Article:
Feature Service (WFS) specifications; add a lot of much needed
DM Solutions, out of Ottawa, Ontario, continues to this day to make
contributions to MapServer and open source mapping tools by providing
us with Chameleon (an open source software platform that "widgetizes"
mapping components for ease of site development), kaMap (an open source
AJAX mapping platform similar in functionality to Google Maps), and
MapLab (an open source Internet software platform for the construction
of mapping websites). All these tools and more are supported on www.maptools.org. DM Solutionss
role in the GIS open source industry has certainly been one of
leadership, providing that element of support that is often lacking in
open source environments.
In 2001, Refractions Research
entered the open source picture with the release of PostGIS, a spatial
database add-on to the open source object-relational database
PostgreSQL. This package rivals the functionality and performance of
ESRIs SDE software, providing a significant advancement in spatial
data handling for MapServer and other open source software titles.
Refractions Research, out of Victoria, British Columbia, currently
offers a desktop GIS software product called uDig. Based on GeoTools
(which is based on the JTS Topology Suite, or JTS), uDig brings
Java-based GIS desktop tools to the open source industry.
JTS was created by another Canadian company called Vivid Solutions. Just four
blocks down the street from Refractions Research in Victoria, Vivid
Solutions created JTS en route to production of a Java-based desktop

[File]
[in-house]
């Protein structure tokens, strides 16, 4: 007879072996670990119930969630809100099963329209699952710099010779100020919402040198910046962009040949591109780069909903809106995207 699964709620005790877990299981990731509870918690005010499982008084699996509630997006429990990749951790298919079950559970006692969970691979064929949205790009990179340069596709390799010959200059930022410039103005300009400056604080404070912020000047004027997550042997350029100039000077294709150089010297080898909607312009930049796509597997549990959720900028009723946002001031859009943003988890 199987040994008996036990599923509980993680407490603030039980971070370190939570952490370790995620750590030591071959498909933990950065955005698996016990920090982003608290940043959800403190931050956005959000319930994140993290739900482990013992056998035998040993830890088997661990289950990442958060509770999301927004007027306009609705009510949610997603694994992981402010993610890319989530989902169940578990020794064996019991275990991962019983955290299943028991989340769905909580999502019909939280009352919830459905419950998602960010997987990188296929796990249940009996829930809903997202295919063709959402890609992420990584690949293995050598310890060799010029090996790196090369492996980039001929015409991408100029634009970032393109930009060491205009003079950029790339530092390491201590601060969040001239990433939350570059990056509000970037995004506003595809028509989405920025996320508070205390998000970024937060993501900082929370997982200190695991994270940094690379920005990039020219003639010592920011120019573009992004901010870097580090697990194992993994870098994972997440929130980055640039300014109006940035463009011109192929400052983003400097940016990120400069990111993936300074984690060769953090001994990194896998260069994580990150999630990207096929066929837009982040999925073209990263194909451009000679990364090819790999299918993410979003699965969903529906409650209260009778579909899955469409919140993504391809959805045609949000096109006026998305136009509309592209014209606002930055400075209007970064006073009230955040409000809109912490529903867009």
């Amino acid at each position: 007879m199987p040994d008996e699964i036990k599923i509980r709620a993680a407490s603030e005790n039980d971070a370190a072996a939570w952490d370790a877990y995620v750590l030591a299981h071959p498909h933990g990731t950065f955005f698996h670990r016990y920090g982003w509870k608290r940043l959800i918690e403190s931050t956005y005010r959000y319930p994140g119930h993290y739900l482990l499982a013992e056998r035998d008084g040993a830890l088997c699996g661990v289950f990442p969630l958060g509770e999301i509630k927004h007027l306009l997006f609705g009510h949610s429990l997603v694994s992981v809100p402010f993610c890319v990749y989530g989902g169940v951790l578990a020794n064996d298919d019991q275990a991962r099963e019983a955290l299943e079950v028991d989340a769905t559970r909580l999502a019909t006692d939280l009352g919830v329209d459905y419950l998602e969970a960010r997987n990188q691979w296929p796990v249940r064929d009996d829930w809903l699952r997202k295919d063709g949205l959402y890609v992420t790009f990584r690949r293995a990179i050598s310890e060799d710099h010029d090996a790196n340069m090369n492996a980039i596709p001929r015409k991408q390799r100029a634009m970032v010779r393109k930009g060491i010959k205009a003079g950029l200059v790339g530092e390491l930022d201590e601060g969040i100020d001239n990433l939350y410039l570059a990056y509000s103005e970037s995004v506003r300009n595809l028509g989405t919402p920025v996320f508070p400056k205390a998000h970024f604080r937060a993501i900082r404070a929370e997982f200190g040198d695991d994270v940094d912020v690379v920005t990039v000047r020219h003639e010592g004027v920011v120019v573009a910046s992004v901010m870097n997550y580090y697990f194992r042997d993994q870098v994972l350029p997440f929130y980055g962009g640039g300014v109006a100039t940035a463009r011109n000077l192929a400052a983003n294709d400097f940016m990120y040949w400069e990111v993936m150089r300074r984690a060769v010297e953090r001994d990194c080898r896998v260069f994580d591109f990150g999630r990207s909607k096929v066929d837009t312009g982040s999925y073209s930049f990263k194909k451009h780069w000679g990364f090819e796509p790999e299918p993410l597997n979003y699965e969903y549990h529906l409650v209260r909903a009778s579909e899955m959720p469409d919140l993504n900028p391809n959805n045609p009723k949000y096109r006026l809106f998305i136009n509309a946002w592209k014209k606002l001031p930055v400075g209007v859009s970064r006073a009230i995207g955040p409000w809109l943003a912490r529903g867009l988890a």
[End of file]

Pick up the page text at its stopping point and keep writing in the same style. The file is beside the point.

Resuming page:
GIS software called JUMP. JUMP, largely the brainchild of Martin Davis
of Vivid, has been very successful in the open source industry,
providing many of the common functions expected of a desktop GIS and
enabling Java programmers to build plug-ins.
Finally, I need to discuss the Canadian contributors from Autodesk. While Autodesk is an
American company, its MapGuide roots come from a Calgary-based company
(Argus) that Autodesk purchased in 1995. The lead architect for that
software, and todays MapGuide software, is Bob Bray. Bray still
resides in Calgary. Of course, MapGuide made significant news when
Autodesk released MapGuide Open Source to the Open Source Geospatial
Foundation last year (www.osgeo.org).
This event is one of the most popular points of discussion in the GIS
open source industry and promises to remain so as open source
developers watch how Autodesk operates in this new role. Additionally,
Autodesks Ottawa office is the primary source of support for its
Feature Data Object (FDO) software, a now open source package that
supports retrieval and update of spatial and nonspatial GIS feature